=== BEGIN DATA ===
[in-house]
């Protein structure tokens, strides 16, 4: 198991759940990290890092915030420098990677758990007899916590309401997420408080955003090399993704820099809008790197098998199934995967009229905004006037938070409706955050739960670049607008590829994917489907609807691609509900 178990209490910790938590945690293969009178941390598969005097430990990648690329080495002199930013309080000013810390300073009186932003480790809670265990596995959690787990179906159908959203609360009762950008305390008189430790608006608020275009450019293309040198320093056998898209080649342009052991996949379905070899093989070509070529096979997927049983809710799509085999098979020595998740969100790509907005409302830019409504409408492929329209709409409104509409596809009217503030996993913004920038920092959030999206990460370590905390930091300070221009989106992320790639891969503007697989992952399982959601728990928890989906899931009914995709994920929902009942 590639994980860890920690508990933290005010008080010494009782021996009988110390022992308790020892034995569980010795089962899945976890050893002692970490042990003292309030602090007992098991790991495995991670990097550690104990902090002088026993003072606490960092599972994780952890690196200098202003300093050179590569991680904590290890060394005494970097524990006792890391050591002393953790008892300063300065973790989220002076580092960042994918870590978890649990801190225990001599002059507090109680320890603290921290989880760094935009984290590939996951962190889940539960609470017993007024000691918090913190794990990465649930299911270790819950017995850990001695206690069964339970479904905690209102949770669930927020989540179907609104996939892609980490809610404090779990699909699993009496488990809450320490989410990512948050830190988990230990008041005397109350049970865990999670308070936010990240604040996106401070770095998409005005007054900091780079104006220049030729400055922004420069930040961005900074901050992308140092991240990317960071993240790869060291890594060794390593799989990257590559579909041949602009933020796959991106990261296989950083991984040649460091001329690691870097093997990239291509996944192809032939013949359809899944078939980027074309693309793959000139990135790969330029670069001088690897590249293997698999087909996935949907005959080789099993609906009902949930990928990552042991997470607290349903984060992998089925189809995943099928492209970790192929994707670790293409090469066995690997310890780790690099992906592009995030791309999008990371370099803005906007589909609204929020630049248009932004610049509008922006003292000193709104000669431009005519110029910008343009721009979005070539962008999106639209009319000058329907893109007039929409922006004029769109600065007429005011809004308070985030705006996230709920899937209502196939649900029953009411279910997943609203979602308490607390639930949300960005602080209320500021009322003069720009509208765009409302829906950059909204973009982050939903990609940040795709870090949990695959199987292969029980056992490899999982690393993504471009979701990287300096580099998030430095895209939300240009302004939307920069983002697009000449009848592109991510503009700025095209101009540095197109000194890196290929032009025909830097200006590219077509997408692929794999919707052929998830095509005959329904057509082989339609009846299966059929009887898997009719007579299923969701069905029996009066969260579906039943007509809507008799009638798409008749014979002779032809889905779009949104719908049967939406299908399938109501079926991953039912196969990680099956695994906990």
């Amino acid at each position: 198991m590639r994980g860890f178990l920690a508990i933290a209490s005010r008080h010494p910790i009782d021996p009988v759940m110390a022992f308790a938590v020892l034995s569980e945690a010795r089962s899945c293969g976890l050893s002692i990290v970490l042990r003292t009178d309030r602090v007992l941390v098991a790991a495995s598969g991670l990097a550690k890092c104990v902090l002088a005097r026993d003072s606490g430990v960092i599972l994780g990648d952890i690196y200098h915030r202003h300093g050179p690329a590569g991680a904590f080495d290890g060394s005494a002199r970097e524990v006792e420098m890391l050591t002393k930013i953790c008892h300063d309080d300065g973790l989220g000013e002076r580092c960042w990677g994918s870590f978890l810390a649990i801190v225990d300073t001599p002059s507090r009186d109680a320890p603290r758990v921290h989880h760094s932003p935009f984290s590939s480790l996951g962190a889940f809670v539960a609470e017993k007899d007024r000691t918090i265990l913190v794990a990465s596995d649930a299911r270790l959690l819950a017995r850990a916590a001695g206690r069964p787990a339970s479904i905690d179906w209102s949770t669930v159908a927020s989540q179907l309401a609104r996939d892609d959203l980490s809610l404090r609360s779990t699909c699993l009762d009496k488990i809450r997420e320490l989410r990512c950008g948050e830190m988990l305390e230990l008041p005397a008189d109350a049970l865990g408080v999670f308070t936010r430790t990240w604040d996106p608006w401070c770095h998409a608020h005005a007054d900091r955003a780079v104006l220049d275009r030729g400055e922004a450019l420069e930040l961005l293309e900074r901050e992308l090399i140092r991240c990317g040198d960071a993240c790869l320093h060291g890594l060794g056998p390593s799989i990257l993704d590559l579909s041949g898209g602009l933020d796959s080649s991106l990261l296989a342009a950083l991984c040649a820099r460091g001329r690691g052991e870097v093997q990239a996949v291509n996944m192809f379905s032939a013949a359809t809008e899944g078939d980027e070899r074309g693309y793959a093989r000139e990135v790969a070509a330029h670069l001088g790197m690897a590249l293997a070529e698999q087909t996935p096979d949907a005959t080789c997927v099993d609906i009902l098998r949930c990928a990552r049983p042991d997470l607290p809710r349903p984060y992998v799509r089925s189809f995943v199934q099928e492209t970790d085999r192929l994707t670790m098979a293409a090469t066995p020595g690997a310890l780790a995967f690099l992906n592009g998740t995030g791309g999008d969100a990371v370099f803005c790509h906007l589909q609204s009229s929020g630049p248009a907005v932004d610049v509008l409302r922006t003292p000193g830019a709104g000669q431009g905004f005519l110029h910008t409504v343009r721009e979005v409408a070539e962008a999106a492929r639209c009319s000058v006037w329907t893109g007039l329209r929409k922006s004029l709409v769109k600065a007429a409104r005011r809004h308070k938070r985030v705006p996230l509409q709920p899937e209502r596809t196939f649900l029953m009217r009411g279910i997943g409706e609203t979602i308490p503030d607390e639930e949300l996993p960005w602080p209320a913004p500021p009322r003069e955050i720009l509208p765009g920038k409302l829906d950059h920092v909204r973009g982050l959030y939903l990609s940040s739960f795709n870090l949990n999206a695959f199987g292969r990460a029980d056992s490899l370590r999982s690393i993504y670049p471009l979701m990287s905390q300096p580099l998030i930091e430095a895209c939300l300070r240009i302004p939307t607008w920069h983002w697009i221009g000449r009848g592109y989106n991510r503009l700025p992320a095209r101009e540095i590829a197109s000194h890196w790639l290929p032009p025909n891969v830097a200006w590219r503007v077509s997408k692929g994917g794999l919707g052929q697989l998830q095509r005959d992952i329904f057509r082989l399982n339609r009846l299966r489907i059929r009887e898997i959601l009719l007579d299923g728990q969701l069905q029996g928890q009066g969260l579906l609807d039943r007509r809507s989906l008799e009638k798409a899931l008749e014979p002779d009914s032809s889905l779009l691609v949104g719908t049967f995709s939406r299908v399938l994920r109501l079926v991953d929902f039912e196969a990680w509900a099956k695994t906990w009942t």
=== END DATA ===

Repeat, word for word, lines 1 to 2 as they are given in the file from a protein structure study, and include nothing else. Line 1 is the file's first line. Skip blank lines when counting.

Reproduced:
[in-house]
């Protein structure tokens, strides 16, 4: 198991759940990290890092915030420098990677758990007899916590309401997420408080955003090399993704820099809008790197098998199934995967009229905004006037938070409706955050739960670049607008590829994917489907609807691609509900 178990209490910790938590945690293969009178941390598969005097430990990648690329080495002199930013309080000013810390300073009186932003480790809670265990596995959690787990179906159908959203609360009762950008305390008189430790608006608020275009450019293309040198320093056998898209080649342009052991996949379905070899093989070509070529096979997927049983809710799509085999098979020595998740969100790509907005409302830019409504409408492929329209709409409104509409596809009217503030996993913004920038920092959030999206990460370590905390930091300070221009989106992320790639891969503007697989992952399982959601728990928890989906899931009914995709994920929902009942 590639994980860890920690508990933290005010008080010494009782021996009988110390022992308790020892034995569980010795089962899945976890050893002692970490042990003292309030602090007992098991790991495995991670990097550690104990902090002088026993003072606490960092599972994780952890690196200098202003300093050179590569991680904590290890060394005494970097524990006792890391050591002393953790008892300063300065973790989220002076580092960042994918870590978890649990801190225990001599002059507090109680320890603290921290989880760094935009984290590939996951962190889940539960609470017993007024000691918090913190794990990465649930299911270790819950017995850990001695206690069964339970479904905690209102949770669930927020989540179907609104996939892609980490809610404090779990699909699993009496488990809450320490989410990512948050830190988990230990008041005397109350049970865990999670308070936010990240604040996106401070770095998409005005007054900091780079104006220049030729400055922004420069930040961005900074901050992308140092991240990317960071993240790869060291890594060794390593799989990257590559579909041949602009933020796959991106990261296989950083991984040649460091001329690691870097093997990239291509996944192809032939013949359809899944078939980027074309693309793959000139990135790969330029670069001088690897590249293997698999087909996935949907005959080789099993609906009902949930990928990552042991997470607290349903984060992998089925189809995943099928492209970790192929994707670790293409090469066995690997310890780790690099992906592009995030791309999008990371370099803005906007589909609204929020630049248009932004610049509008922006003292000193709104000669431009005519110029910008343009721009979005070539962008999106639209009319000058329907893109007039929409922006004029769109600065007429005011809004308070985030705006996230709920899937209502196939649900029953009411279910997943609203979602308490607390639930949300960005602080209320500021009322003069720009509208765009409302829906950059909204973009982050939903990609940040795709870090949990695959199987292969029980056992490899999982690393993504471009979701990287300096580099998030430095895209939300240009302004939307920069983002697009000449009848592109991510503009700025095209101009540095197109000194890196290929032009025909830097200006590219077509997408692929794999919707052929998830095509005959329904057509082989339609009846299966059929009887898997009719007579299923969701069905029996009066969260579906039943007509809507008799009638798409008749014979002779032809889905779009949104719908049967939406299908399938109501079926991953039912196969990680099956695994906990």